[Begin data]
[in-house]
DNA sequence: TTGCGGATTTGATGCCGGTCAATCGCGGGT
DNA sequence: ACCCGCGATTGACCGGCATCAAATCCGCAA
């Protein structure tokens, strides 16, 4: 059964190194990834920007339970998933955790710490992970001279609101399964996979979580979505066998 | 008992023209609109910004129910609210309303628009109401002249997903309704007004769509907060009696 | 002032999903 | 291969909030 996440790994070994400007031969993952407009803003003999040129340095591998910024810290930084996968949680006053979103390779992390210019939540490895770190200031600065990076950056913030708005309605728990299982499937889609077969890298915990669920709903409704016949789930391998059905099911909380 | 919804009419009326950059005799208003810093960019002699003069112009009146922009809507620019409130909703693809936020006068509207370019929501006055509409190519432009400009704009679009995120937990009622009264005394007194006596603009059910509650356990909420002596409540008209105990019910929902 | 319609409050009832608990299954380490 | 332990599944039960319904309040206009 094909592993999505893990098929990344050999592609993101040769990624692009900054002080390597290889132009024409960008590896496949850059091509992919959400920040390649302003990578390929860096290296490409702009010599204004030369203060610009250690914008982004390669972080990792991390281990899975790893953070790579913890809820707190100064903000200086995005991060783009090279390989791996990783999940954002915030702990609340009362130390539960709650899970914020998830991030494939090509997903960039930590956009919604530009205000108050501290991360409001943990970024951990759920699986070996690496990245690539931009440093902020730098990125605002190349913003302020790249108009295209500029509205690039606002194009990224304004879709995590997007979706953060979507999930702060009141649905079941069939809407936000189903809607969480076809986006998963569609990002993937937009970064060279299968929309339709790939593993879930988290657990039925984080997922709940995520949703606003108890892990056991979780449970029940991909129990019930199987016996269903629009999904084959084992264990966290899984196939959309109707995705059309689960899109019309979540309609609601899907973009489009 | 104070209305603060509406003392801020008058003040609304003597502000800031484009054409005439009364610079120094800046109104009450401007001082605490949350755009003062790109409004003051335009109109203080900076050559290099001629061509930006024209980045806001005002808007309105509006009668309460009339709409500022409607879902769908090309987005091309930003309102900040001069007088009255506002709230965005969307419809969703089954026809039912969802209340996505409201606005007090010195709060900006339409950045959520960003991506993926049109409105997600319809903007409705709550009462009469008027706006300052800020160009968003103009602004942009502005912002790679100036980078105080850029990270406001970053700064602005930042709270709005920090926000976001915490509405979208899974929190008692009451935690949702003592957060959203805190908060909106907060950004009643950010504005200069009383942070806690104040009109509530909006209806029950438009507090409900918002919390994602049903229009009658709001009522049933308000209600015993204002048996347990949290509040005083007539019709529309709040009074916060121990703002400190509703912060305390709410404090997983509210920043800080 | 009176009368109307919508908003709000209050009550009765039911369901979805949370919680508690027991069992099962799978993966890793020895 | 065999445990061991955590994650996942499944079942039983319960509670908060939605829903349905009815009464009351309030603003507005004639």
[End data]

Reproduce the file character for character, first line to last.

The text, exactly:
[in-house]
DNA sequence: TTGCGGATTTGATGCCGGTCAATCGCGGGT
DNA sequence: ACCCGCGATTGACCGGCATCAAATCCGCAA
């Protein structure tokens, strides 16, 4: 059964190194990834920007339970998933955790710490992970001279609101399964996979979580979505066998 | 008992023209609109910004129910609210309303628009109401002249997903309704007004769509907060009696 | 002032999903 | 291969909030 996440790994070994400007031969993952407009803003003999040129340095591998910024810290930084996968949680006053979103390779992390210019939540490895770190200031600065990076950056913030708005309605728990299982499937889609077969890298915990669920709903409704016949789930391998059905099911909380 | 919804009419009326950059005799208003810093960019002699003069112009009146922009809507620019409130909703693809936020006068509207370019929501006055509409190519432009400009704009679009995120937990009622009264005394007194006596603009059910509650356990909420002596409540008209105990019910929902 | 319609409050009832608990299954380490 | 332990599944039960319904309040206009 094909592993999505893990098929990344050999592609993101040769990624692009900054002080390597290889132009024409960008590896496949850059091509992919959400920040390649302003990578390929860096290296490409702009010599204004030369203060610009250690914008982004390669972080990792991390281990899975790893953070790579913890809820707190100064903000200086995005991060783009090279390989791996990783999940954002915030702990609340009362130390539960709650899970914020998830991030494939090509997903960039930590956009919604530009205000108050501290991360409001943990970024951990759920699986070996690496990245690539931009440093902020730098990125605002190349913003302020790249108009295209500029509205690039606002194009990224304004879709995590997007979706953060979507999930702060009141649905079941069939809407936000189903809607969480076809986006998963569609990002993937937009970064060279299968929309339709790939593993879930988290657990039925984080997922709940995520949703606003108890892990056991979780449970029940991909129990019930199987016996269903629009999904084959084992264990966290899984196939959309109707995705059309689960899109019309979540309609609601899907973009489009 | 104070209305603060509406003392801020008058003040609304003597502000800031484009054409005439009364610079120094800046109104009450401007001082605490949350755009003062790109409004003051335009109109203080900076050559290099001629061509930006024209980045806001005002808007309105509006009668309460009339709409500022409607879902769908090309987005091309930003309102900040001069007088009255506002709230965005969307419809969703089954026809039912969802209340996505409201606005007090010195709060900006339409950045959520960003991506993926049109409105997600319809903007409705709550009462009469008027706006300052800020160009968003103009602004942009502005912002790679100036980078105080850029990270406001970053700064602005930042709270709005920090926000976001915490509405979208899974929190008692009451935690949702003592957060959203805190908060909106907060950004009643950010504005200069009383942070806690104040009109509530909006209806029950438009507090409900918002919390994602049903229009009658709001009522049933308000209600015993204002048996347990949290509040005083007539019709529309709040009074916060121990703002400190509703912060305390709410404090997983509210920043800080 | 009176009368109307919508908003709000209050009550009765039911369901979805949370919680508690027991069992099962799978993966890793020895 | 065999445990061991955590994650996942499944079942039983319960509670908060939605829903349905009815009464009351309030603003507005004639």